Overview of asthma
Asthma is a chronic, inflammatory condition characterized by reversible airflow obstruction and airway hyperresponsiveness. This disease which can occur at any age, accounts for thousands of hospitalizations each year and requires long-term follow-up. Epidemiological and observational evidence had shown an increasing morbidity and mortality due to asthma despite the increased understanding of its pathogenesis, availability of effective anti-asthma medications and newer delivery devices.
Although chronic in nature and cannot be cured, asthma is a preventable condition and can be kept under control. Appropriate management can enable people to lead a good quality of life. Treatment approach aims to reduce the severity and frequency of the attacks and assist patients in controlling future exacerbations. The strategies include the use of relief medications such as beta (β2) agonists and medications such as inhaled and oral corticosteroids to control the long-term effects of the airway inflammation. Recent evidence indicates that asthma self-management education is effective in improving outcomes of chronic asthma.3
Symptoms of asthma (Clinical Features)
The symptoms of asthma vary from person to person and can range from mild to severe. In between episodes, asthma patients may feel normal and have no difficulty in breathing. Some asthmatics may have chronic coughing and wheezing. As the symptoms mentioned below can be present in other respiratory and sometimes in heart conditions, diagnostic testing is vital in recognizing this disorder. A positive family history for asthma or allergic diseases supports a suspected diagnosis of asthma.
The four major recognized symptoms are:
- Shortness of breath (dyspnea)—especially with exertion or at night
- Wheezing—a whistling or hissing sound when breathing out
- Coughing—may be chronic, usually worse at night and early morning and may occur after exercise or when exposed to cold, dry air
- Chest tightness—may occur with or without the above symptoms
Characteristically asthmatics suffer in the early morning. The patient may wake up at 3 or 4 a.m. with tightness, cough and wheezing. These attacks may be confused with paroxysmal nocturnal dyspnea due to left ventricular failure. However, the symptom of nocturnal chest tightness is a diagnostic of asthma.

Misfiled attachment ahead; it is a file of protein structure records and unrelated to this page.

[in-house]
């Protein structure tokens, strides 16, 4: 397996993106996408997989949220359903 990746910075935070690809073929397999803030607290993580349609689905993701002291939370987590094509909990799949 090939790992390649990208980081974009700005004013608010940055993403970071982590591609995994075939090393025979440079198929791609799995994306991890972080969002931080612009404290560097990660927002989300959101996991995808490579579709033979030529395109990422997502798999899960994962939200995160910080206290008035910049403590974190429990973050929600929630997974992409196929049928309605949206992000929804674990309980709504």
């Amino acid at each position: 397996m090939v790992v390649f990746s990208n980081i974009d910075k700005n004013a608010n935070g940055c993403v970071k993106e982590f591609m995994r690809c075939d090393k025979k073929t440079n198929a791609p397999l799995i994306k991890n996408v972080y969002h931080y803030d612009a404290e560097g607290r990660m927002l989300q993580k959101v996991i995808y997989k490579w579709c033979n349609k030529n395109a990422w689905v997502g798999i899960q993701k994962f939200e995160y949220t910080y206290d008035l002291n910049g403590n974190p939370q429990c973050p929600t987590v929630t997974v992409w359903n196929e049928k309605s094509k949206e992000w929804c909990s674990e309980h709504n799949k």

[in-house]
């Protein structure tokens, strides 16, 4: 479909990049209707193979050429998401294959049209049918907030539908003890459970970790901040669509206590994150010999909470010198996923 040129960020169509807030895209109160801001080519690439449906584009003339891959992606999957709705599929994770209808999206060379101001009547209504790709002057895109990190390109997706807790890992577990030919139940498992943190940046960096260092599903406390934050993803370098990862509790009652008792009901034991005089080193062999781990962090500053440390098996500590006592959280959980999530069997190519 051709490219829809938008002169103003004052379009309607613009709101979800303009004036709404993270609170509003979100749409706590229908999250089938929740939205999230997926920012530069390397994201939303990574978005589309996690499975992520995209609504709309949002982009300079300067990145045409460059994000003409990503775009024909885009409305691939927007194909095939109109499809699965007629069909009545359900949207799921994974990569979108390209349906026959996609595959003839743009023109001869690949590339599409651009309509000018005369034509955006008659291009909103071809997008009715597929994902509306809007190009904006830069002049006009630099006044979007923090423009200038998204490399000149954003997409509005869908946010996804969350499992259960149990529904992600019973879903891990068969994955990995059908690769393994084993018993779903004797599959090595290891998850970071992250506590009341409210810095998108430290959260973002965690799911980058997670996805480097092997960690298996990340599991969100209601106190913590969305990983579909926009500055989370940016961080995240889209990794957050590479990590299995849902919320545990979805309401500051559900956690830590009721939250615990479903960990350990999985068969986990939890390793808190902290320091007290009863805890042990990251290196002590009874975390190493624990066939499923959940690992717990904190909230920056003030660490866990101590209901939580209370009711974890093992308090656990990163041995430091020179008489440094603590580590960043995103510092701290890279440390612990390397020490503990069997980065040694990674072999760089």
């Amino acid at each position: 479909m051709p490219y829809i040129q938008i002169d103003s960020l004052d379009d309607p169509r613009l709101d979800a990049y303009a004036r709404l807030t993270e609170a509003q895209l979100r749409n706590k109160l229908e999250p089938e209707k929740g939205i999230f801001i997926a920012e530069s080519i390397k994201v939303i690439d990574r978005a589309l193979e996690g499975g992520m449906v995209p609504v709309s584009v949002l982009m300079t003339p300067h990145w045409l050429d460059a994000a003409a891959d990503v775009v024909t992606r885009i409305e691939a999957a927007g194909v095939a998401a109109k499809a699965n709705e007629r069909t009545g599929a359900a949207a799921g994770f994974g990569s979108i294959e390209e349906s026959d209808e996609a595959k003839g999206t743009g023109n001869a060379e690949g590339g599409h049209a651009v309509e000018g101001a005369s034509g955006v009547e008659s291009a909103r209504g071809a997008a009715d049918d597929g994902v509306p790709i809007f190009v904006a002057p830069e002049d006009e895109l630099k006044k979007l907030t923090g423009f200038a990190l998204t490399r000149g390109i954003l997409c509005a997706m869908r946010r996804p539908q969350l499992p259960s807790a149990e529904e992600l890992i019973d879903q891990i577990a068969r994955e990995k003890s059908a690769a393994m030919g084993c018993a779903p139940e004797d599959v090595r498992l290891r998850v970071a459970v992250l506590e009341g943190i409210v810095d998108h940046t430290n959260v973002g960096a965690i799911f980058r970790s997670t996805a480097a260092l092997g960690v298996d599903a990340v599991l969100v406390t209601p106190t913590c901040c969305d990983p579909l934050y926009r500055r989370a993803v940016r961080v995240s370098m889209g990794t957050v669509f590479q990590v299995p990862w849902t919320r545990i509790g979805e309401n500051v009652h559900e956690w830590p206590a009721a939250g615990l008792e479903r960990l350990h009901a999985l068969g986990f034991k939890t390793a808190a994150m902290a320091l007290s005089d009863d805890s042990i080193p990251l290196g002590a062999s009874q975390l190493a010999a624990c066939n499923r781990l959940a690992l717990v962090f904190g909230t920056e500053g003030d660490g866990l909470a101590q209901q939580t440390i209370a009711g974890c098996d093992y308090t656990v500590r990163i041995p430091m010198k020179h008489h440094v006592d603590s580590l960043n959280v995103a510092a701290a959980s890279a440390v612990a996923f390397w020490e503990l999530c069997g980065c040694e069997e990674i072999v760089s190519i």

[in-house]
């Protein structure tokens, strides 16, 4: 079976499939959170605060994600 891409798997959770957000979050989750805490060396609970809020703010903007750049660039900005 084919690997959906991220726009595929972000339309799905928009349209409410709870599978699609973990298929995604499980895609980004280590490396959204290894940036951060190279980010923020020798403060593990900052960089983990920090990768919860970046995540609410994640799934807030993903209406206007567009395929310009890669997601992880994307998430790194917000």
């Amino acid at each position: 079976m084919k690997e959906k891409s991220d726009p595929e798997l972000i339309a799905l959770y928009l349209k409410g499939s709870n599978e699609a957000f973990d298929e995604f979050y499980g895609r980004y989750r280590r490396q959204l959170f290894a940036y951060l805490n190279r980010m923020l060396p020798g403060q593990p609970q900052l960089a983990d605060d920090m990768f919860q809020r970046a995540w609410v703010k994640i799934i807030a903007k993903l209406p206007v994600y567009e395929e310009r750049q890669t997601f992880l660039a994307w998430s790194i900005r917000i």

Emergency asthma symptoms include the following:
- Extreme difficulty in breathing
- Bluish discoloration (cyanosis) of the lips and face
- Rapid pulse
- Decreased level of alertness
Diagnosis and Tests for asthma
The first step in providing optimal care to patients with asthma is accurate diagnosis of the condition. Clinical evaluation should include a precise description of the symptoms, as in many patients, particularly children, asthma may present as chronic cough with few associated features. Similarly, it may present as isolated dyspnea in the elderly patients. In the clinical setting, asthma is diagnosed based on the history, physical examination and physiological testing. A thorough occupational history is crucial to identify patients with work-related asthma.
Diagnosis of asthma in children is based on a compilation and review of the patient’s medical history and subsequent improvement with an inhaled bronchodilator medication. In adults, lung function test with a peak flow meter which tests airway restriction by looking at both the diurnal variation and any reversibility following inhaled bronchodilators can help in the diagnosis.
The basic measurement is peak flow rates. The British Thoracic Society uses the following diagnostic criteria: 4
- Difference of ≥20% in peak flow on at least three days in a week for at least two weeks
- Improvement of ≥20% in peak flow following treatment
- Decrease of ≥20% in peak flow following exposure to a trigger
Use of a peak flow meter on an ongoing basis helps in self-monitoring of asthma. Subsequent to pulmonary (lung) function test, radiological studies such as chest X-ray or CT scan will help to exclude the possibility of other lung diseases. Allergy testing is helpful in identifying allergens in patients with persistent asthma.
Living with Asthma
The impact of asthma on an individual’s life can be controlled by adhering to proper asthma management plans. The following strategies can reduce inflammation, decrease the severity, frequency and duration of asthma attacks.
- Asthma education
- Understand the difficulties and solutions
- Develop management goals relating to quality of life
- Consult health professional regularly
- Follow daily asthma treatment plan
- Aggarwal AN, Chaudhry K, Chhabra SK, D’Souza GA, Gupta D, Jindal SK, et al. Prevalence and risk factors for bronchial asthma in indian adults: A multicentre study. Indian J Chest Dis Allied Sci. 2006; 48: 13-22.
- Masoli M, Fabian D, Holt S, Beasley R. Global burden of asthma. Global Initiative for Asthma (GINA). Wellington, New Zealand, Medical Research Institute of New Zealand; Southampton, United Kingdom, University of Southampton. 2004.
- National Institutes of Health, National Asthma Education and Prevention Program. Expert panel report 3: guidelines for the diagnosis and management of asthma. Expert panel report 3. Bethesda, MD: National Institutes of Health, National Heart, Lung, and Blood Institute, 2007.
- Pinnock H, Shah. Asthma. Br Med J. 2007; 334 (7598): 847–850.